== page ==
We too are at fault. Remember Blockbuster and then came Netflix which has upended the entirety of the entertainment industry. Remember Amazon and the price wars of books and then came the kindle and that aptly decimated the earning power of authors because Amazon is still the largest online bookseller and incredibly accessible to the immediacy of our human nature. The issue at hand is that we no longer care as much about human touch and human stories, we have become inured to it. The rapidity of tech has seen an increased rise in immediacy that has meant smaller, more independent companies lose out to retail giants like Amazon. And when it comes to Amazon, the sales of paperback has suffered when within minutes, sixty seconds in most cases you can download a novel to your kindle as opposed to wait to receive it in the mail. As I said, the double-edged sword of modern conveniences. Don’t even get me started on AI.
For context, in the height of the pandemic, when the world turned inward, we turned to the arts, to writers and their words, it is no wonder sales of books skyrocketed because we needed a mode of escape and words and built worlds gave us that. Writers lifted us in a way nothing else could and I for one would be forever grateful for that. Without writers, there would be no Brian Cox delivering the perfect “fuck off” no “nobody puts baby in the corner” (as an aside, I have never seen that movie but based on this line alone, I desperately want to see it), there will be no Sound of Music with the most beautiful and romantic scene in cinematic history during the Ländler when Maria comes from behind the Captain with her hand softly over his shoulder, somebody wrote the instructive words that conveyed the heft of that scene and the actors else executed it. There will be no “frankly my dear I just don’t give a damn.” Writers give us points of memory and a plethora of emotions in one scene, with one word, one look, one phrase… because of writers, actors can, thus Hollywood exists. And it is not the heads of studios that earn astronomical amounts of money, it is the words that make their way around the table in various writers rooms in the industry to land a blockbuster.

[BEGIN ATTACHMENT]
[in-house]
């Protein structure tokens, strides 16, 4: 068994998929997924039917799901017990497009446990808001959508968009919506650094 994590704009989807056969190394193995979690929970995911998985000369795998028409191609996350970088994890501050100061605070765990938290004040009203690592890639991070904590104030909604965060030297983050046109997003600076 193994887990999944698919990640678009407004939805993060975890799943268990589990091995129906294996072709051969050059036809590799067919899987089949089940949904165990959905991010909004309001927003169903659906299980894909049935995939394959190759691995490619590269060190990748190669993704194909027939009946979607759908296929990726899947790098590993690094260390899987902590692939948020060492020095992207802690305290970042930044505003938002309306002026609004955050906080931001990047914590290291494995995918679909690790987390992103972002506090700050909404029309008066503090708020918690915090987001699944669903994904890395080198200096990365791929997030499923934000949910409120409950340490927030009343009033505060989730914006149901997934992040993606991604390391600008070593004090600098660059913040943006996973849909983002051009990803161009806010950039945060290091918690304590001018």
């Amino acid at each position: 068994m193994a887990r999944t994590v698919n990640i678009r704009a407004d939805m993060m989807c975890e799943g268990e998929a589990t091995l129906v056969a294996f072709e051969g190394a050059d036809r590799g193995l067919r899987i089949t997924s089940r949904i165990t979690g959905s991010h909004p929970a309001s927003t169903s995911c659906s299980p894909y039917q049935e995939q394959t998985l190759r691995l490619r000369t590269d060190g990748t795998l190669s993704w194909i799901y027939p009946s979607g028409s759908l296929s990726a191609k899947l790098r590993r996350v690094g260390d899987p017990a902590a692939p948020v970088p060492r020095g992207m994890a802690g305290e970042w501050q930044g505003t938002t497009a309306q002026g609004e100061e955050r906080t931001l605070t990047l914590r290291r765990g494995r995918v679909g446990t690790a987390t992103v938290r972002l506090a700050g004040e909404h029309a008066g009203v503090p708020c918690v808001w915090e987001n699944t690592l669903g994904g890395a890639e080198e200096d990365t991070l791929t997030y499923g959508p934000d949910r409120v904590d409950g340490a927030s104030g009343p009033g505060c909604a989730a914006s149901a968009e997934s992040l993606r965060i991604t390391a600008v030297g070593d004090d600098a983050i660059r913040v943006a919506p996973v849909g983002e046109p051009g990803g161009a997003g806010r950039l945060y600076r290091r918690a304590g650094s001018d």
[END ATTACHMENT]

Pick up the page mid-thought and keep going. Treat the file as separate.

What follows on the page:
Without words there would no point to much of it.
One of the more heartening things from following so many writers and writing influencers and book bloggers on social media is seeing the comradery between writers there is a friendship and an advocacy there. Because they would know what it takes to be a writer, to be in the doldrums of the beginning phase of a book trying to pull out something fantastical for an anticipatory audience waiting and possibly more, is the reaction of the audience especially, oh especially, in the romance community of which I am card carrying member, it matters, all of it matters because at the end of the day, Love is really what makes the world go round, it is where it’s at whether it’s in friends to lovers or marriage of convenience… the romance community is this band of utter nutters who would ride for their beloved author why? Because of the world of words that they have given us that has taken us away from the moments of doom to worlds where all can be as we need it to be. Writers do that, all of that.
So, pay writers a fair wage they do much more than we give them credit for.